W S Atkins Ltd. will be replaced by Turners Ltd. in January 2002 as our works services manager for DHE area 6. The role of the WSM is to provide and manage all works requirements in support of the married quarters estate.
Mr. Key: To ask the Secretary of State for Defence what money is budgeted in (a) 2001 and (b) 2002 for (i) refurbishment and (ii) maintenance of the married quarters estate within Larkhill garrison as a result of the arrival of 19 Regiment RA; how many homes will be improved; at what locations; and by what dates. 
Dr. Moonie: In the current financial year 200102, an additional £240,000 has been allocated to make ready some 180 houses for the arrival of 19 Regiment. Improvements will include general internal redecoration and re-carpeting. Where necessary, some minor alterations to kitchens will also be undertaken. The houses are located throughout the Larkhill estate. Completion of this programme is planned for March 2002.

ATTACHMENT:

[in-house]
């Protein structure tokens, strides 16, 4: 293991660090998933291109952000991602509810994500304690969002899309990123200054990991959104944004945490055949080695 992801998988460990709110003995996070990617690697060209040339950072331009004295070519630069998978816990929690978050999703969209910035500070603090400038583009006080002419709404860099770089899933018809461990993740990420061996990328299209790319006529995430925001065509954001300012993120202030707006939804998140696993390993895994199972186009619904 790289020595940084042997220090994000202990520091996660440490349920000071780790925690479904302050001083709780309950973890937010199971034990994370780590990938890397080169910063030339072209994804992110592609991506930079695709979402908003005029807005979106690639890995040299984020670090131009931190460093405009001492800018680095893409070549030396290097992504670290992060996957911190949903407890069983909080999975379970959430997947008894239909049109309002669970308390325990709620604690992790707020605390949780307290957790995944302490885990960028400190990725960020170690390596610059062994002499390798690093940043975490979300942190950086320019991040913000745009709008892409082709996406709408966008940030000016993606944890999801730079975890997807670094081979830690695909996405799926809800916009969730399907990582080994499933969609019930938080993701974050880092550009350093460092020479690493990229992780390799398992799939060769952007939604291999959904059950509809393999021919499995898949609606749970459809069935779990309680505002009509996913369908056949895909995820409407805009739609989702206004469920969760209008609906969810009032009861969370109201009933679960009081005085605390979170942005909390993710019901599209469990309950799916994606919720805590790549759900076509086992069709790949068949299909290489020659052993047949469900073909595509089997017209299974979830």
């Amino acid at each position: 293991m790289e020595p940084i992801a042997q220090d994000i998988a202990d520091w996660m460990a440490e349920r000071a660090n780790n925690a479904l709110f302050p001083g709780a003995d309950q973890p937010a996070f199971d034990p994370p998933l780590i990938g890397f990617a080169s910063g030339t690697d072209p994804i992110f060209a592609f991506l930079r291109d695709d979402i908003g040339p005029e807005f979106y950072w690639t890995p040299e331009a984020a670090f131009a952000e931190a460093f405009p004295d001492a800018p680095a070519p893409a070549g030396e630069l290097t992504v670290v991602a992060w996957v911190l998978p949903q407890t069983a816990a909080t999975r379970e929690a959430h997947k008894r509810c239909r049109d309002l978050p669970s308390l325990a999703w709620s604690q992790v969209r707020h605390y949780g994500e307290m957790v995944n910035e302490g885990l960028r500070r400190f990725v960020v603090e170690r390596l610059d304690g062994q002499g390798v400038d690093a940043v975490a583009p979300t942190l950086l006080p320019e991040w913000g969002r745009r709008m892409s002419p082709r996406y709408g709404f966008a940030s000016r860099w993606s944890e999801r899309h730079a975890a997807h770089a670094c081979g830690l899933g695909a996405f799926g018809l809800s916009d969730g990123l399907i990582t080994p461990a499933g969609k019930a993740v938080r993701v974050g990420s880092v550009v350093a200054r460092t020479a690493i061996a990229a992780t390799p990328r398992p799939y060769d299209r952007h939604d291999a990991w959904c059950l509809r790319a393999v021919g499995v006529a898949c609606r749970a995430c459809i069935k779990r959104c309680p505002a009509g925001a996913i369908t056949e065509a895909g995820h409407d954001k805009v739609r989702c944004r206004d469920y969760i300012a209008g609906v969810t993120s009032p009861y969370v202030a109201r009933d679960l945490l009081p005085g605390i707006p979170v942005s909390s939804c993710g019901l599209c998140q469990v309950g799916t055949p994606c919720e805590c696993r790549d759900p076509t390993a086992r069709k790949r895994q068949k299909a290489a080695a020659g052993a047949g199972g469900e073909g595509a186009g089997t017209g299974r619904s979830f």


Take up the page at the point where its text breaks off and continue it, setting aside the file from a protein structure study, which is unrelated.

Mr. Key: To ask the Secretary of State for Defence if annual checks on all hot water and central heating boilers required under health and safety legislation have been completed this year in all service married quarters. 
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approximately 45,000 properties requiring a test, which means that on average some 3,750 properties are inspected each month. The latest figures available, for August 2001, indicate that 529 properties were overdue for testing. This is due to problems with gaining access to carry out the necessary inspections. The figure tends to vary over the year due to factors such as holiday seasons or during military operations when families left behind often take the opportunity to visit relatives.
Dr. Moonie: Legal agreement with adjoining house owners is near completion and the Ministry of Defence is currently seeking, in conjunction with Amesbury town council, to resolve an outstanding issue of grass verge/village green elements of the estate owned by a third party. Construction is expected to commence mid 2002.